Difference Between Secured and Unsecured Credit Cards

The credit card is one of the most valuable financial tools today. With a credit card, you can make convenient purchases, get cash from an ATM and pay for goods or services over time. The catch is that you must first apply for and receive this ‘credit’ with a specific credit card issuer.

Despite the wide variety of options available, there are two main types of credit cards: secured and unsecured.

Read on to learn more about the differences between secured and unsecured credit cards so you can choose the right one for your unique situation.

What is a Secured Credit Card?

A secured credit card is a type of credit card that allows you to build your credit history by making regular payments on a designated amount. You will need to provide a cash deposit set as collateral and held by the card company.

If you default on your payments, the card company will use your security deposit as reimbursement. You can only qualify for a secured credit card if you don’t have an established credit history. It takes time to build a positive credit history, but it’s fairly easy to do and especially easy if you have an unsecured credit card.

What is an Unsecured Credit Card?

An unsecured credit card is a credit card with no deposit down, collateral, or security as proof of your ability to repay the debt. Usually, you only need to prove that you have a reliable income and a good credit history. The experts at SoFi also say “Because of their established credit history and decent credit scores, many borrowers can open credit cards with no money down (or any other kind of collateral). This is called an unsecured credit card.”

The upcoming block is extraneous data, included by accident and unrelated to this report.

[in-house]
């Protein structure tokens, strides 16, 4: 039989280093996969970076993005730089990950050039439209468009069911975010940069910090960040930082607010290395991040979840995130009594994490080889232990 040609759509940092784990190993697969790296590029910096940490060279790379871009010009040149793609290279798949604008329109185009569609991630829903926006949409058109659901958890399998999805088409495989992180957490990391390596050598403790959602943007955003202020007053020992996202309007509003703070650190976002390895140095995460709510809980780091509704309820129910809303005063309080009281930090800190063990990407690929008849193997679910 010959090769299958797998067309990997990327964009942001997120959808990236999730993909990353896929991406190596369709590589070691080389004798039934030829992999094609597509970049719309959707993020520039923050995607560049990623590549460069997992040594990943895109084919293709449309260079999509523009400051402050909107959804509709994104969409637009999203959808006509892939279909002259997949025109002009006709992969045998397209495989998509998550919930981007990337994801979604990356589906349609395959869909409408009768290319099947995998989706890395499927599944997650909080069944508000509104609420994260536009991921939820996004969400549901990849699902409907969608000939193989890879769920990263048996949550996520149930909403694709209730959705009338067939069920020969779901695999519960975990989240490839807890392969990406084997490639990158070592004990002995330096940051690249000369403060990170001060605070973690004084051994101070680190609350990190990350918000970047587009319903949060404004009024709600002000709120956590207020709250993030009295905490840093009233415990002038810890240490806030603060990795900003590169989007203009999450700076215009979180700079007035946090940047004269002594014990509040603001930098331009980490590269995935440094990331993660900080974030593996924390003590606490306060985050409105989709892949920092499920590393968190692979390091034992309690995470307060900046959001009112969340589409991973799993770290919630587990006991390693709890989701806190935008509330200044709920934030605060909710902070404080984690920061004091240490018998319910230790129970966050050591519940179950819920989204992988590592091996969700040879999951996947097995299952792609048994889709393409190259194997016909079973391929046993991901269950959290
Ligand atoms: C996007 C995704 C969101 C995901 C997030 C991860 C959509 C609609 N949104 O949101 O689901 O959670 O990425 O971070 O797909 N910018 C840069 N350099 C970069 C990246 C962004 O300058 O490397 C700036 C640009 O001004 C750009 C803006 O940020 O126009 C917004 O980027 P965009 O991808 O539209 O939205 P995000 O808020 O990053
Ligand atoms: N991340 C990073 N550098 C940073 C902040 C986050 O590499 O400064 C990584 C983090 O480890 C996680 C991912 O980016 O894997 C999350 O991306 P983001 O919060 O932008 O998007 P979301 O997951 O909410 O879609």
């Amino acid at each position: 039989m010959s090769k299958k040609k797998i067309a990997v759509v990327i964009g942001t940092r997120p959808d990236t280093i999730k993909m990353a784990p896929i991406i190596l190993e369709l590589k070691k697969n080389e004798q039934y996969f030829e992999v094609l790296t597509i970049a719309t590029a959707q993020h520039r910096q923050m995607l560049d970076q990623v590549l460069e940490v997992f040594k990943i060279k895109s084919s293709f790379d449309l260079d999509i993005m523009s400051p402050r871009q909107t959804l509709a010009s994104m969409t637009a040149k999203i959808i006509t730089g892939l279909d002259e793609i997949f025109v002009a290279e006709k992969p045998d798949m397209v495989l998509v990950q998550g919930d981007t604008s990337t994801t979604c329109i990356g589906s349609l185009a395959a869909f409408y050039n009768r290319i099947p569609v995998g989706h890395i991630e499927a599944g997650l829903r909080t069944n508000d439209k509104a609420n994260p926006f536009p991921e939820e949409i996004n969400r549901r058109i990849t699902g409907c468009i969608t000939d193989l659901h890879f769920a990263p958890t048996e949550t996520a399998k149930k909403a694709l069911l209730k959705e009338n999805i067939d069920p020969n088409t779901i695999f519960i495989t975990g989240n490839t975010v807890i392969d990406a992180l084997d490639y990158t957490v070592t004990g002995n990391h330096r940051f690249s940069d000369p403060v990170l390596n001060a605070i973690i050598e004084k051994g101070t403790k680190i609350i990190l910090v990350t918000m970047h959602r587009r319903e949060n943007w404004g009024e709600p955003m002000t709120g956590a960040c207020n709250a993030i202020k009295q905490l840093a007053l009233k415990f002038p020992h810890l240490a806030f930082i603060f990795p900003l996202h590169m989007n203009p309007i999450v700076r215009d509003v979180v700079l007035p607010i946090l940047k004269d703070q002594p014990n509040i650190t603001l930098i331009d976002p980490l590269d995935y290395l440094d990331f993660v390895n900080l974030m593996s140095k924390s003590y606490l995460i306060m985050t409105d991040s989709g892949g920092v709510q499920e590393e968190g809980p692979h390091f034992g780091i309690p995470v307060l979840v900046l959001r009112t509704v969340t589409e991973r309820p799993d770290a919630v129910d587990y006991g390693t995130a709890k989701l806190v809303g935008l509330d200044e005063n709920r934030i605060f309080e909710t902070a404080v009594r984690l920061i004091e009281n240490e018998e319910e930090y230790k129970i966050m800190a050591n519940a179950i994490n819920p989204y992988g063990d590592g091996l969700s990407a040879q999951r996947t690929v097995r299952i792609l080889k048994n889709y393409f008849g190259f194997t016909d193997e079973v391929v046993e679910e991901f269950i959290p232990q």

With unsecured cards, you are responsible for paying off the entire balance every month, even if you only make minimum payments. If you pay your bill on time every month, you have a good chance of building a positive credit history. If you do miss a payment, you may experience negative consequences.

Differences between Secured and Unsecured Credit Cards

One of the biggest differences between secured and unsecured credit cards is that a secured credit card requires you to make a deposit. The amount of your deposit and your credit limit is determined by the amount you deposit.

Also, you can build a good credit history with an unsecured credit card but not a secured credit card. No matter how diligently you repay your debt, you will not build a positive credit history if you have a secured credit card.

  • Credit history: When you apply for a credit card, the lender will look at your credit history to determine your creditworthiness and whether to approve your application. Those with no credit history can apply for secured credit cards as a first step toward building a positive credit history.
  • Credit limit: A key difference between secured and unsecured credit cards is the amount that you can charge at one time. With an unsecured credit card, lenders will provide you with a credit line after you have been approved for the card. The amount you can charge using this credit line is based on several factors, including your income and other debts. With a secured credit card, lenders will set your credit line based on the amount you deposit as collateral.
  • Interest rate: While the interest rate will depend on your specific card and the company that issued it, the main is the interest rate that you will be charged. The interest rate you will pay will be based on the amount of money you borrow.

If you have no credit history or your credit history is less than desirable, you can apply for a secured or unsecured credit card to help you establish a positive credit history. Remember, though, that credit cards are costly if you don’t use them responsibly.